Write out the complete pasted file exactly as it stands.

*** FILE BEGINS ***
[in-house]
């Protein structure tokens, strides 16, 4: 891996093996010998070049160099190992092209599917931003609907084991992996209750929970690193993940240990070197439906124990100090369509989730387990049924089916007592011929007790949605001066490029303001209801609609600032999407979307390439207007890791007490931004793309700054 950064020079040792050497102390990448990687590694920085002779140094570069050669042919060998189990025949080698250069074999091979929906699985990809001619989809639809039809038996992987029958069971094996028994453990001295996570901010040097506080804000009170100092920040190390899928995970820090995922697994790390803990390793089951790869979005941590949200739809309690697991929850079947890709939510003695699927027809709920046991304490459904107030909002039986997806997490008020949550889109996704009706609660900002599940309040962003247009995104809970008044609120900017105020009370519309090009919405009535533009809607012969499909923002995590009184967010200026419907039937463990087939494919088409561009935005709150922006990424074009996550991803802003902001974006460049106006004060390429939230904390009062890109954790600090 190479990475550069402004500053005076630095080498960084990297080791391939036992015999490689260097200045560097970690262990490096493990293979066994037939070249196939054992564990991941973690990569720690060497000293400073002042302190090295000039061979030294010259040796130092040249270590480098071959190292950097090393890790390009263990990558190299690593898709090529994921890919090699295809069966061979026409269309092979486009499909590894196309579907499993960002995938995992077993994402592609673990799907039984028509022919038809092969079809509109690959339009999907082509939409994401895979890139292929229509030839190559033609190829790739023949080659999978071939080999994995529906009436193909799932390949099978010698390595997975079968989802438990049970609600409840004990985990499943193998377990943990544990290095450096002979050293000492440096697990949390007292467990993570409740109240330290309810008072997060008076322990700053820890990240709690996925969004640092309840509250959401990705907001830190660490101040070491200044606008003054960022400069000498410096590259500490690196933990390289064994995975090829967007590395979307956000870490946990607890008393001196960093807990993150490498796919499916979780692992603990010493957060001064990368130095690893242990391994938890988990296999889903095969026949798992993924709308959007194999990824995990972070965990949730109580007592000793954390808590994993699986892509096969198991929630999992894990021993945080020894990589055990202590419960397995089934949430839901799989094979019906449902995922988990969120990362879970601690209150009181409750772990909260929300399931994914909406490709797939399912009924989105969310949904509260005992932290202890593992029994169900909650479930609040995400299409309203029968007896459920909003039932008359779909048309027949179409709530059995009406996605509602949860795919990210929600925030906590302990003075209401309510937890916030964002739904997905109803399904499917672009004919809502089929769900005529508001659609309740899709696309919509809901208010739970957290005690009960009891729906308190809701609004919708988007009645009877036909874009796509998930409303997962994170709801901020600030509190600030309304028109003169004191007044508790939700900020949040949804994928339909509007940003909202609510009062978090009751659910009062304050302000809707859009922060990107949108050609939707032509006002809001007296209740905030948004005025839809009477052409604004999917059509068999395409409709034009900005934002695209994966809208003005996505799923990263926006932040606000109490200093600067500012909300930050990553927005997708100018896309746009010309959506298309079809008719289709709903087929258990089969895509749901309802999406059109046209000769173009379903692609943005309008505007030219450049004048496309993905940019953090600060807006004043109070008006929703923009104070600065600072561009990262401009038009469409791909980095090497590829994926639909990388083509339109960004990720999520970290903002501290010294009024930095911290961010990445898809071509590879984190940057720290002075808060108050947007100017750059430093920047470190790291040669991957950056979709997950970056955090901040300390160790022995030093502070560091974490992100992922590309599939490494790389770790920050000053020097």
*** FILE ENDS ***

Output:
[in-house]
């Protein structure tokens, strides 16, 4: 891996093996010998070049160099190992092209599917931003609907084991992996209750929970690193993940240990070197439906124990100090369509989730387990049924089916007592011929007790949605001066490029303001209801609609600032999407979307390439207007890791007490931004793309700054 950064020079040792050497102390990448990687590694920085002779140094570069050669042919060998189990025949080698250069074999091979929906699985990809001619989809639809039809038996992987029958069971094996028994453990001295996570901010040097506080804000009170100092920040190390899928995970820090995922697994790390803990390793089951790869979005941590949200739809309690697991929850079947890709939510003695699927027809709920046991304490459904107030909002039986997806997490008020949550889109996704009706609660900002599940309040962003247009995104809970008044609120900017105020009370519309090009919405009535533009809607012969499909923002995590009184967010200026419907039937463990087939494919088409561009935005709150922006990424074009996550991803802003902001974006460049106006004060390429939230904390009062890109954790600090 190479990475550069402004500053005076630095080498960084990297080791391939036992015999490689260097200045560097970690262990490096493990293979066994037939070249196939054992564990991941973690990569720690060497000293400073002042302190090295000039061979030294010259040796130092040249270590480098071959190292950097090393890790390009263990990558190299690593898709090529994921890919090699295809069966061979026409269309092979486009499909590894196309579907499993960002995938995992077993994402592609673990799907039984028509022919038809092969079809509109690959339009999907082509939409994401895979890139292929229509030839190559033609190829790739023949080659999978071939080999994995529906009436193909799932390949099978010698390595997975079968989802438990049970609600409840004990985990499943193998377990943990544990290095450096002979050293000492440096697990949390007292467990993570409740109240330290309810008072997060008076322990700053820890990240709690996925969004640092309840509250959401990705907001830190660490101040070491200044606008003054960022400069000498410096590259500490690196933990390289064994995975090829967007590395979307956000870490946990607890008393001196960093807990993150490498796919499916979780692992603990010493957060001064990368130095690893242990391994938890988990296999889903095969026949798992993924709308959007194999990824995990972070965990949730109580007592000793954390808590994993699986892509096969198991929630999992894990021993945080020894990589055990202590419960397995089934949430839901799989094979019906449902995922988990969120990362879970601690209150009181409750772990909260929300399931994914909406490709797939399912009924989105969310949904509260005992932290202890593992029994169900909650479930609040995400299409309203029968007896459920909003039932008359779909048309027949179409709530059995009406996605509602949860795919990210929600925030906590302990003075209401309510937890916030964002739904997905109803399904499917672009004919809502089929769900005529508001659609309740899709696309919509809901208010739970957290005690009960009891729906308190809701609004919708988007009645009877036909874009796509998930409303997962994170709801901020600030509190600030309304028109003169004191007044508790939700900020949040949804994928339909509007940003909202609510009062978090009751659910009062304050302000809707859009922060990107949108050609939707032509006002809001007296209740905030948004005025839809009477052409604004999917059509068999395409409709034009900005934002695209994966809208003005996505799923990263926006932040606000109490200093600067500012909300930050990553927005997708100018896309746009010309959506298309079809008719289709709903087929258990089969895509749901309802999406059109046209000769173009379903692609943005309008505007030219450049004048496309993905940019953090600060807006004043109070008006929703923009104070600065600072561009990262401009038009469409791909980095090497590829994926639909990388083509339109960004990720999520970290903002501290010294009024930095911290961010990445898809071509590879984190940057720290002075808060108050947007100017750059430093920047470190790291040669991957950056979709997950970056955090901040300390160790022995030093502070560091974490992100992922590309599939490494790389770790920050000053020097």